Just since my last article was released in Be Well Buzz, this was a conversation with a teenager during my volunteer work…
With tears of frustration he said, “I am tired of people preaching to me about how I should live. Show me how to live by your actions and your attitudes. Show me real love, show me integrity. I am a reflection of you. You’re my role model.”
Many of today’s young people believe they have no reason to work hard at school–“For what?” the young man inquired. His family is in disarray and he sees no values lived and no love displayed and, therefore, is disillusioned with life. So, as he says, “I live on the edge–pushing the boundaries to get my dad’s attention.”
All of us, parents, teachers, ministers of religion, sports stars, motion picture producers, advertising gurus, TV personalities and actors, rock stars, politicians from all parties, business leaders and all so-called leaders in our community, relatives and neighbours, exactly what are we presenting to the next generation? What values are we modelling? What values do we present to them that they could pursue to find happiness and success and lifelong relationships? What would inspire them to walk behind you in the mine field?
As I have mentioned in previous articles, from now on, how about less talk and more walk? Beginning as of now, when we talk to others, let’s stop trying to impress others by talking about our accomplishments and all we ‘know.’ Let our integrity and actions and ‘what would love do?’ do the speaking. Ask more questions of the people around us so we can understand them and communicate more deeply and authentically.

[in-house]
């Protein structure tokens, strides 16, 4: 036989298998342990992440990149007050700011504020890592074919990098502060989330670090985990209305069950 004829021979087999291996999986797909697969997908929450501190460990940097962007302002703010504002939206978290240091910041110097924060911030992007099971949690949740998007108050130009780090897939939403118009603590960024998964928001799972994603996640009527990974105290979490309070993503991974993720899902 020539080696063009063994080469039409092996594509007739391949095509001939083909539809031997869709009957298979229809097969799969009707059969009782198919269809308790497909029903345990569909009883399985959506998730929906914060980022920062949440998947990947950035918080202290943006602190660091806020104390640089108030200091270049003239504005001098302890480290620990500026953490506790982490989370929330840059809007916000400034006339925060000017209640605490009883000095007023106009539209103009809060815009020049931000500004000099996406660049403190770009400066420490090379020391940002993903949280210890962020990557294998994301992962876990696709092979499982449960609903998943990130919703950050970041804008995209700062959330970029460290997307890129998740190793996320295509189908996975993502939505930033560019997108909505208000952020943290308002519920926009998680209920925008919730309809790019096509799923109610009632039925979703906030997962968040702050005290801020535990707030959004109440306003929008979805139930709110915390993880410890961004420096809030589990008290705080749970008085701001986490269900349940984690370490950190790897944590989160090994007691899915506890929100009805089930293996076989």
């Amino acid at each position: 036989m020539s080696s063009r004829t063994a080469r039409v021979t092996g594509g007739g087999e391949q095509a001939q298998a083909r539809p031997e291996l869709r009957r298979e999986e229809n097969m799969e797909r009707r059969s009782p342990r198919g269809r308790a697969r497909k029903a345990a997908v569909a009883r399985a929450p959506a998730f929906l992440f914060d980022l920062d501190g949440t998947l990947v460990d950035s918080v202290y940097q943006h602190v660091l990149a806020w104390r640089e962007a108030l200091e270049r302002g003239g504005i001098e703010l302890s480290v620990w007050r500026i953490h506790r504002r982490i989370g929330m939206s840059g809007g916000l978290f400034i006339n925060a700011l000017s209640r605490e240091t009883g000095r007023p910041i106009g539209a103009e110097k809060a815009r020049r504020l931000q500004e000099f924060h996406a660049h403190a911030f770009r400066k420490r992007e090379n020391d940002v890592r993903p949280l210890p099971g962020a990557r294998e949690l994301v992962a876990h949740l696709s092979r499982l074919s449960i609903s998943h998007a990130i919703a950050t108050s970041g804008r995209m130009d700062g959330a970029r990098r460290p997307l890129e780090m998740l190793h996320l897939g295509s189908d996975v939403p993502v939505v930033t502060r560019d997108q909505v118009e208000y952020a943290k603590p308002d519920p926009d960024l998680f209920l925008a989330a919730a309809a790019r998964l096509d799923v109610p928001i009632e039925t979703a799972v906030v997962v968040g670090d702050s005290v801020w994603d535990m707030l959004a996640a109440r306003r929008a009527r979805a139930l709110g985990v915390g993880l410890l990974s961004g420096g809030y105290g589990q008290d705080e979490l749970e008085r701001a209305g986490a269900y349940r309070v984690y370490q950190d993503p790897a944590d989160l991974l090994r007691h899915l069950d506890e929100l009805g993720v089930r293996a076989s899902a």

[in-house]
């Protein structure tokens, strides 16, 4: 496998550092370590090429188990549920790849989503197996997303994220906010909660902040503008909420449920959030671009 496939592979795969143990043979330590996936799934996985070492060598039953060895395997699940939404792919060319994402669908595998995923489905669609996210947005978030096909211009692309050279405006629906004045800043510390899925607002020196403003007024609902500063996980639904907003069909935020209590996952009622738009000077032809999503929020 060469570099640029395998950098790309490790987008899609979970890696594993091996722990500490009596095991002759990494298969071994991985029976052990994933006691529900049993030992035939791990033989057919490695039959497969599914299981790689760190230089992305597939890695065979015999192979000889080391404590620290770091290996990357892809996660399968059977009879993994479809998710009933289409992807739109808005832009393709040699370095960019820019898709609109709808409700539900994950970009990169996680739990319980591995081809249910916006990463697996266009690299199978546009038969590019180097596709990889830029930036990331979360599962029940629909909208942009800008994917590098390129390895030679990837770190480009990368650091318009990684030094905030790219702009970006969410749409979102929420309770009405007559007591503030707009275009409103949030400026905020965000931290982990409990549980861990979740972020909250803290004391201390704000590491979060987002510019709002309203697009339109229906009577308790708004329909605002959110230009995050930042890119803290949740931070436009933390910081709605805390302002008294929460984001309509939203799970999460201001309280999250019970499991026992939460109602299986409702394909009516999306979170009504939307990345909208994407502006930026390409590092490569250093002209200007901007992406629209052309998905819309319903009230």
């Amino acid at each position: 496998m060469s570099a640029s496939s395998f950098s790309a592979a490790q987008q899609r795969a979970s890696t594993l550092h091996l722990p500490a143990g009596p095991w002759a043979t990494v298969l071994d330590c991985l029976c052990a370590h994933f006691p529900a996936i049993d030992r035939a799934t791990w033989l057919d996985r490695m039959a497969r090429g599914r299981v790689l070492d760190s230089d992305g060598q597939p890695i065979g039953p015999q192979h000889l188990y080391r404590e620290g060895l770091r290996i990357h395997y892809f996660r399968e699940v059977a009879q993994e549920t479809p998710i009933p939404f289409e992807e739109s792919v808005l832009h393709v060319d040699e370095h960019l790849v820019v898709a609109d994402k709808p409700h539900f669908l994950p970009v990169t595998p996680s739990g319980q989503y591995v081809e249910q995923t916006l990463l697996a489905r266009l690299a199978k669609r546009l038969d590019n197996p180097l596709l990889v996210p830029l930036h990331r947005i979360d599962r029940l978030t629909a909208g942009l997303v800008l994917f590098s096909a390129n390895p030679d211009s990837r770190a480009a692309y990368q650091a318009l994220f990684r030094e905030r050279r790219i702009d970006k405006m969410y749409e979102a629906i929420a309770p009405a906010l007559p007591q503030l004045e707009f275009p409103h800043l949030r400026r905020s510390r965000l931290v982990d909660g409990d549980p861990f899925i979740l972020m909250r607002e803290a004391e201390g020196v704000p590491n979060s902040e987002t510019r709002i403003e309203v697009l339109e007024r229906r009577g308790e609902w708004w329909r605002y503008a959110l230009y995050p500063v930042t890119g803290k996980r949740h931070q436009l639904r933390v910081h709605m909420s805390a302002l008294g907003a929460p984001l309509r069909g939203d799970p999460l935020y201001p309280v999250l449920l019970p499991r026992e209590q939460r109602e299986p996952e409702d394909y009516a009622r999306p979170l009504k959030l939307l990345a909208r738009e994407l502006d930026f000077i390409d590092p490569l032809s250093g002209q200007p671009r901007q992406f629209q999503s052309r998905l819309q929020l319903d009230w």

In business, we all would do well to live by the creed that “repeat business and profitability are directly related to relationships based on trust.” To quote Steven Covery, “We aren’t trying to ‘get’ people. We never close a sale. We must begin a long-term relationship where both parties win.”
Successful relationships always have mutual trust as their foundation. Trust is something that must be earned. It is consistently being who we say we are when we think no one is looking. Break that trust and you break the relationship. Sabotage trust by a double lifestyle and it’s almost impossible to put it together again. I heard a young lady say after her partner had an affair, “I never can trust him again.” To create a bond and a long-term relationship it must be grounded in and operating on the same non-situational honesty. It takes two or more people for trust to be present and it doesn’t matter what the common denominator is-–husband and wife, executives, employee and boss, parent and child, siblings or friends.
A foundational need for all of us is to feel valued, appreciated and respected. When people feel valued they answer questions with reciprocated respect, honesty and cooperation. To be respected, be respectable, to be loved, be loving, to be trusted, be trustworthy. If your desire is a lifelong relationship, listen, really deeply listen without judgement to the needs of the other person’s heart. Listen without the intent of changing that person but rather, to understand that person.
In today’s era if your goal is to be an outstanding leader, instead of “What can you do for me?” we need to embrace the new stewardship role of “What can I do for you?” Good will and trust will be earned by helping your loved ones, neighbours, work associates and customers to win much more than trying to accumulate money and power, status and prestige. There is an old saying: “Give, and it shall be given unto you, pressed down, shaken together until it overflows.” Now that is really successful living!